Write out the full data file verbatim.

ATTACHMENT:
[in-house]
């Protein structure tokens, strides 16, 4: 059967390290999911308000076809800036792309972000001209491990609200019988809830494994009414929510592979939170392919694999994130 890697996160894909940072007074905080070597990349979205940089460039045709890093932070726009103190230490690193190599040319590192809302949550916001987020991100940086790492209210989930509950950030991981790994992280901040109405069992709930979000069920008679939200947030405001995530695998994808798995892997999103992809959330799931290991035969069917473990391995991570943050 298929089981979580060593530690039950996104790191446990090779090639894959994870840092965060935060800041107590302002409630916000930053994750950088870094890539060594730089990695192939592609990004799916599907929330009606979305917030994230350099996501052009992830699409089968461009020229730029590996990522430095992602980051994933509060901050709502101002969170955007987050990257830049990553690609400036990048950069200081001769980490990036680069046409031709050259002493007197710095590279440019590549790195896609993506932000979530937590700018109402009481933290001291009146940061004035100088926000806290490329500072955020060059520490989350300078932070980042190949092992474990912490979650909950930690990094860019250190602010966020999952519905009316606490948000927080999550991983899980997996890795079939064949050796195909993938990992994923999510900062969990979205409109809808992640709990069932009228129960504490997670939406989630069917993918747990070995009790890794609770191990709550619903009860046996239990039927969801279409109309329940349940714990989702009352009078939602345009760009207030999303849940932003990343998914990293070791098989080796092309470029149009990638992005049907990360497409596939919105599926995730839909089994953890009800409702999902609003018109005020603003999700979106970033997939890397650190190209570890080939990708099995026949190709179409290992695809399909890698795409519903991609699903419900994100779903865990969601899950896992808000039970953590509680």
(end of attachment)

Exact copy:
[in-house]
């Protein structure tokens, strides 16, 4: 059967390290999911308000076809800036792309972000001209491990609200019988809830494994009414929510592979939170392919694999994130 890697996160894909940072007074905080070597990349979205940089460039045709890093932070726009103190230490690193190599040319590192809302949550916001987020991100940086790492209210989930509950950030991981790994992280901040109405069992709930979000069920008679939200947030405001995530695998994808798995892997999103992809959330799931290991035969069917473990391995991570943050 298929089981979580060593530690039950996104790191446990090779090639894959994870840092965060935060800041107590302002409630916000930053994750950088870094890539060594730089990695192939592609990004799916599907929330009606979305917030994230350099996501052009992830699409089968461009020229730029590996990522430095992602980051994933509060901050709502101002969170955007987050990257830049990553690609400036990048950069200081001769980490990036680069046409031709050259002493007197710095590279440019590549790195896609993506932000979530937590700018109402009481933290001291009146940061004035100088926000806290490329500072955020060059520490989350300078932070980042190949092992474990912490979650909950930690990094860019250190602010966020999952519905009316606490948000927080999550991983899980997996890795079939064949050796195909993938990992994923999510900062969990979205409109809808992640709990069932009228129960504490997670939406989630069917993918747990070995009790890794609770191990709550619903009860046996239990039927969801279409109309329940349940714990989702009352009078939602345009760009207030999303849940932003990343998914990293070791098989080796092309470029149009990638992005049907990360497409596939919105599926995730839909089994953890009800409702999902609003018109005020603003999700979106970033997939890397650190190209570890080939990708099995026949190709179409290992695809399909890698795409519903991609699903419900994100779903865990969601899950896992808000039970953590509680």